Nagoya University professor emeritus Akira Asaoka commented, “The way things stand, we’ll have to keep maintaining an ice wall that isn’t very effective. We should consider a different type of wall.”

In the meantime, TEPCO continues to be plagued over what to do with treated water at the plant. Tainted water is treated using TEPCO’s multi-nuclide removal equipment to remove 62 types of radioactive substances, but in principle, tritium cannot be removed during this process. Tritium is produced in nature through cosmic rays, and nuclear facilities around the world release it into the sea. The NRA takes the view that there is no problem with releasing treated water into the sea, but there is strong resistance to such a move, mainly from local fishing workers who are concerned about consumer fears that could damage their businesses. TEPCO has built tanks on the grounds of the Fukushima No. 1 plant to hold treated water, and the amount they hold is approaching 800,000 metric tons.

In mid-July, TEPCO Chairman Takashi Kawamura said in an interview with several news organizations that a decision to release the treated water into the sea had “already been made.” A Kyodo News report on his comment stirred a backlash from members of the fishing industry. TEPCO responded with an explanation that the chairman was not stating a course of action, but was merely agreeing with the view of the NRA that there were no problems scientifically with releasing the treated water. However, the anger from his comment has not subsided.

Critical opinions emerged in a subsequent meeting that the Ministry of Economy, Trade and Industry held in the Fukushima Prefecture city of Iwaki at the end of July regarding the decontamination of reactors and the handling of contaminated water. It was pointed out that prefectural residents had united to combat consumer fears and that they wanted officials to act with care. One participant asked whether the TEPCO chairman really knew about Fukushima.

The ministry has been considering ways to handle the treated water, setting up a committee in November last year that includes experts on risk evaluation and sociology. As of Aug. 15, five meetings had been held, but officials have yet to converge on a single opinion. “It’s not that easy for us to say, ‘Please let us release it.’ It will probably take some time to reach a conclusion,” a government official commented. “

by The Mainichi

source

Fukushima cleanup chief urges better use of probe robot — The Seattle Times

” TOKYO (AP) — The head of decommissioning for the damaged Fukushima nuclear plant said Thursday that more creativity is needed in developing robots to locate and assess the condition of melted fuel rods.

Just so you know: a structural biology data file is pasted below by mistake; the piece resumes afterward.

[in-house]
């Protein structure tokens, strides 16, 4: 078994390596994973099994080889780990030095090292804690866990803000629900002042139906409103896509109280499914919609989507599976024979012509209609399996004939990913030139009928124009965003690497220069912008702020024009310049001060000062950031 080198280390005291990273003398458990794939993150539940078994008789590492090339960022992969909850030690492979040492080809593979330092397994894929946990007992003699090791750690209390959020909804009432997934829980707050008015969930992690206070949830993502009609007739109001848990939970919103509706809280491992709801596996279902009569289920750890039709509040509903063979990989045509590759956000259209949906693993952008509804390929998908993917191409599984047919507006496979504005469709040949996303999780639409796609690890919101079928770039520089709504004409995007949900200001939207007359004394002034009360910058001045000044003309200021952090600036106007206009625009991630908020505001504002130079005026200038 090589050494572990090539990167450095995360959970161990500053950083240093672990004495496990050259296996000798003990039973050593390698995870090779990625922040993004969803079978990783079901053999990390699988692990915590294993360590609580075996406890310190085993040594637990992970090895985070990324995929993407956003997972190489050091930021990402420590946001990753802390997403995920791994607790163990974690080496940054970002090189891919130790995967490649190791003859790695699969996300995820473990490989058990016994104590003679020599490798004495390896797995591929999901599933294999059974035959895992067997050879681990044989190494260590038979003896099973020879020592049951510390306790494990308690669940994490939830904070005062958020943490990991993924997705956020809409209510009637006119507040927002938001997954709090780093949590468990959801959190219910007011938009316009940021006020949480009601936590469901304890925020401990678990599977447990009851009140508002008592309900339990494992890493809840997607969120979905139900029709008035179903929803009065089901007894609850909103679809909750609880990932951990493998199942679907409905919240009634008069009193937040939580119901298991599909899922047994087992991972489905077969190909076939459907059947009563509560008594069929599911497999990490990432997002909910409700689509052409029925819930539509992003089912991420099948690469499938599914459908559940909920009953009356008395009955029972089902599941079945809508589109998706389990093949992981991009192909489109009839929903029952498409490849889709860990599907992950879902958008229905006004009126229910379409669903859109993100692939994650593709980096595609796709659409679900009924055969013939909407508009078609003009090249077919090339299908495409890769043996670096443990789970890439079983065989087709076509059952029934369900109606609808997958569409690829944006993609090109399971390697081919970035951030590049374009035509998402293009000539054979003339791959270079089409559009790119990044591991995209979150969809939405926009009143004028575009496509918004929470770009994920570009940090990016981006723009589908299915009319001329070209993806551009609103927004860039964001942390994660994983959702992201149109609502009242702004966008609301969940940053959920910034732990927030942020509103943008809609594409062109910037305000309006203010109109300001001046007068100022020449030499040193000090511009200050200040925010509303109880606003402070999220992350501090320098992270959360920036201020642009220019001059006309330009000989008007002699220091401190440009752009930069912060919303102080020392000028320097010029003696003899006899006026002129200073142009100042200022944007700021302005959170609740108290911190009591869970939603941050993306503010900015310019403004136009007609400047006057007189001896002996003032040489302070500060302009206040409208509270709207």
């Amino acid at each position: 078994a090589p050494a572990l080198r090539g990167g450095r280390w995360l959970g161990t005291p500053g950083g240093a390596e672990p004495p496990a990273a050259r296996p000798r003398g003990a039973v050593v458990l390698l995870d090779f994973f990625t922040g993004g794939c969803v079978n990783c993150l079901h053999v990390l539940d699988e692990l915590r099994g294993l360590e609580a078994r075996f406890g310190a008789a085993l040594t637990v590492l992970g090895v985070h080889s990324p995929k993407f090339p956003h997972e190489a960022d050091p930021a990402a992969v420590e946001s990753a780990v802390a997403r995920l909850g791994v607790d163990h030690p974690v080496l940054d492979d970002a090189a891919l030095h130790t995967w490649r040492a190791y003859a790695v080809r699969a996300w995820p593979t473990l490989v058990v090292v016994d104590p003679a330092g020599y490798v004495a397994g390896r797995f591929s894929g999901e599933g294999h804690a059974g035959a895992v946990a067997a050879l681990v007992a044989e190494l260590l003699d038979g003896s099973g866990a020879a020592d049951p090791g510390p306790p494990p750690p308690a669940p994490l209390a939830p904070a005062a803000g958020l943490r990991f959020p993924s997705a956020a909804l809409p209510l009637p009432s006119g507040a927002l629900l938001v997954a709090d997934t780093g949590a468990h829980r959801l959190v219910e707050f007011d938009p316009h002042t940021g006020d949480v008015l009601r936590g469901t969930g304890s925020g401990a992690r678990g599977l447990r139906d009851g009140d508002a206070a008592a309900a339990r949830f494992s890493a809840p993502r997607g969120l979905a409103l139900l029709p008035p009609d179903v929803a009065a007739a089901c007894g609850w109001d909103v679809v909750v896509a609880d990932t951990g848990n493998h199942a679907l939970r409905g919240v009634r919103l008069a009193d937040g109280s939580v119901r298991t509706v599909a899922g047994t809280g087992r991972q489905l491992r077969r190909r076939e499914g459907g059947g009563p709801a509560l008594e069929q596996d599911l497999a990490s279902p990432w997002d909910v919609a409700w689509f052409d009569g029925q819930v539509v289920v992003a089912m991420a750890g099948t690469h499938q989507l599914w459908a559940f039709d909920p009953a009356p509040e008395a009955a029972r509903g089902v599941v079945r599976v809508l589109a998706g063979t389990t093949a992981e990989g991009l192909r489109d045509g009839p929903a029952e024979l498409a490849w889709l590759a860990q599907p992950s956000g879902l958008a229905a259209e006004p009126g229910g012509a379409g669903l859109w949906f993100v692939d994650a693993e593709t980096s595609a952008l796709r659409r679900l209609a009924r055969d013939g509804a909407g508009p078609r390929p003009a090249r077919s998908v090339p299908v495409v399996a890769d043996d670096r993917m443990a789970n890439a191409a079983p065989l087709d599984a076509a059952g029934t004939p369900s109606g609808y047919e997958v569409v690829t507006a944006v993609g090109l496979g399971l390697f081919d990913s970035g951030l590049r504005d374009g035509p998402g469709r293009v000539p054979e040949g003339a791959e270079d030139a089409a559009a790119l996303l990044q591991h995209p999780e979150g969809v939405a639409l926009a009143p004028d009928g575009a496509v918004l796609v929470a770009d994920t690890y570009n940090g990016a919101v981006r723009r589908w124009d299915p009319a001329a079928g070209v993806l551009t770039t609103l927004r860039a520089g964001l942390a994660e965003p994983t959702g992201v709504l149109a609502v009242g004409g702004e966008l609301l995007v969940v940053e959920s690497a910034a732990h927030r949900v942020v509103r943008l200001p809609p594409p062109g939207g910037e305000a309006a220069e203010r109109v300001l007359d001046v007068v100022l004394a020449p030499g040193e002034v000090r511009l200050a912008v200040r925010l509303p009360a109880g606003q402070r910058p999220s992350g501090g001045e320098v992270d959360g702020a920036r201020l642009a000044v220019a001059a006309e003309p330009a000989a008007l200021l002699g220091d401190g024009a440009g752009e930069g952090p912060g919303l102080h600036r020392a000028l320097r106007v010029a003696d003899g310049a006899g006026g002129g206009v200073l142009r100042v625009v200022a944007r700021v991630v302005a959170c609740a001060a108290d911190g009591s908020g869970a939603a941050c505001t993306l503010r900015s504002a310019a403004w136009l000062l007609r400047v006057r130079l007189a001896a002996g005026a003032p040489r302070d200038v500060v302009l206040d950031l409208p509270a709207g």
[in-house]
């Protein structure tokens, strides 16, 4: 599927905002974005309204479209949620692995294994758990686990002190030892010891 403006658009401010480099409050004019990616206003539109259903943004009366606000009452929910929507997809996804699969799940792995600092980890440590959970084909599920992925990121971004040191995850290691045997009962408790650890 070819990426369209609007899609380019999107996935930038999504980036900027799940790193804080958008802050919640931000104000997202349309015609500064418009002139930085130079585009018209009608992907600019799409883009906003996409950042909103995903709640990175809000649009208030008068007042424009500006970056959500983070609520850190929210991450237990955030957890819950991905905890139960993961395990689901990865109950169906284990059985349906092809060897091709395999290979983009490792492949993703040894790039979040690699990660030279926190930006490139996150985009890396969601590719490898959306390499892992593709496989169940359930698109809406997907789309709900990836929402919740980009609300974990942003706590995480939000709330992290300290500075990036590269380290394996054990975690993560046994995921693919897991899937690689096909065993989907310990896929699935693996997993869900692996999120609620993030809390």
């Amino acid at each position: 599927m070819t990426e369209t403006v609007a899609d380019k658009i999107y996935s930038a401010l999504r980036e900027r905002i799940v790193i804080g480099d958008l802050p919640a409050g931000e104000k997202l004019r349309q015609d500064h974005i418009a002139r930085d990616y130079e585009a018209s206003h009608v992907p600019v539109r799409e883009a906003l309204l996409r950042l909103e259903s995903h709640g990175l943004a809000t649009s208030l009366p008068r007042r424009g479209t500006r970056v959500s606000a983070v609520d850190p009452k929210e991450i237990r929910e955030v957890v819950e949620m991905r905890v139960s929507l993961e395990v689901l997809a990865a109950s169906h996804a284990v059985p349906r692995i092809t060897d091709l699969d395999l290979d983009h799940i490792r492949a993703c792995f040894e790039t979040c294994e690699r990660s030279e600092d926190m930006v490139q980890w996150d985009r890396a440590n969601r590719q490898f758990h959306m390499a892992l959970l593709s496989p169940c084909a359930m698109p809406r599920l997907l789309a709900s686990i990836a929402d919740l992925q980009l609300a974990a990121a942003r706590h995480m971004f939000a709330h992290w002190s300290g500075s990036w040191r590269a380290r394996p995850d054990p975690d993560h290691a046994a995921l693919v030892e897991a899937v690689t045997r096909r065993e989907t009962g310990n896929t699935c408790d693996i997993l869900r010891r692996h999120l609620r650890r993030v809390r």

A robot sent inside the Unit 2 containment vessel last month could not reach as close to the core area as was hoped for because it was blocked by deposits, believed to be a mixture of melted fuel and broken pieces of structures inside. Naohiro Masuda, president of Fukushima Dai-ichi Decommissioning, said he wants another probe sent in before deciding on methods to remove the reactor’s debris.

Unit 2 is one of the Fukushima reactors that melted down following the 2011 earthquake and tsunami.

The plant’s operator, Tokyo Electric Power Co., needs to know the melted fuel’s exact location as well as structural damage in each of the three wrecked reactors to figure out the best and safest ways to remove the fuel. Probes must rely on remote-controlled robots because radiation levels are too high for humans to survive.

Despite the incomplete probe missions, officials have said they want to stick to their schedule to determine the removal methods this summer and start work in 2021.

Earlier probes have suggested worse-than-anticipated challenges for the plant’s cleanup, which is expected to take decades. During the Unit 2 probe in early February, the “scorpion” robot crawler stalled after its total radiation exposure reached its limit in two hours, one-fifth of what was anticipated.

“We should think out of the box so we can examine the bottom of the core and how melted fuel debris spread out,” Masuda told reporters.

Probes are also being planned for the other two reactors. A tiny waterproof robot will be sent into Unit 1 in coming weeks, while experts are still trying to figure out a way to access the badly damaged Unit 3.